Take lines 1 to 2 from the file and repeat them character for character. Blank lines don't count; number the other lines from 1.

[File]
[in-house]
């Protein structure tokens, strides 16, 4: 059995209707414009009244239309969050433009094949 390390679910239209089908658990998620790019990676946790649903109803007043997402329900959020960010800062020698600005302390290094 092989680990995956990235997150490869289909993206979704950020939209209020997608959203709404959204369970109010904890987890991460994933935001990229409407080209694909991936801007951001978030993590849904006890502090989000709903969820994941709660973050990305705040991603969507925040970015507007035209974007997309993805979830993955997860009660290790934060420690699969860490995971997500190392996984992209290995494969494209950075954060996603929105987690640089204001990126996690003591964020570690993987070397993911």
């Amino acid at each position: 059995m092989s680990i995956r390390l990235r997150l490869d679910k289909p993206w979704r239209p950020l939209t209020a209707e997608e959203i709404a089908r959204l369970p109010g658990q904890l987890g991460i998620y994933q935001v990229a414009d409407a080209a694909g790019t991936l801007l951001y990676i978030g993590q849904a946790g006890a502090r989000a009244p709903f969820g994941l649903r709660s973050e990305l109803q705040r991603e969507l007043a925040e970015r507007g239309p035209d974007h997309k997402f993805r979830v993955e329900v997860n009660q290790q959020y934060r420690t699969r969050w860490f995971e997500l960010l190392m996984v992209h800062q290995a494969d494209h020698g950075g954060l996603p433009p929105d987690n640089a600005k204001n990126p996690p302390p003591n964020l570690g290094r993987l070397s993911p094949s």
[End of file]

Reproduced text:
[in-house]
């Protein structure tokens, strides 16, 4: 059995209707414009009244239309969050433009094949 390390679910239209089908658990998620790019990676946790649903109803007043997402329900959020960010800062020698600005302390290094 092989680990995956990235997150490869289909993206979704950020939209209020997608959203709404959204369970109010904890987890991460994933935001990229409407080209694909991936801007951001978030993590849904006890502090989000709903969820994941709660973050990305705040991603969507925040970015507007035209974007997309993805979830993955997860009660290790934060420690699969860490995971997500190392996984992209290995494969494209950075954060996603929105987690640089204001990126996690003591964020570690993987070397993911």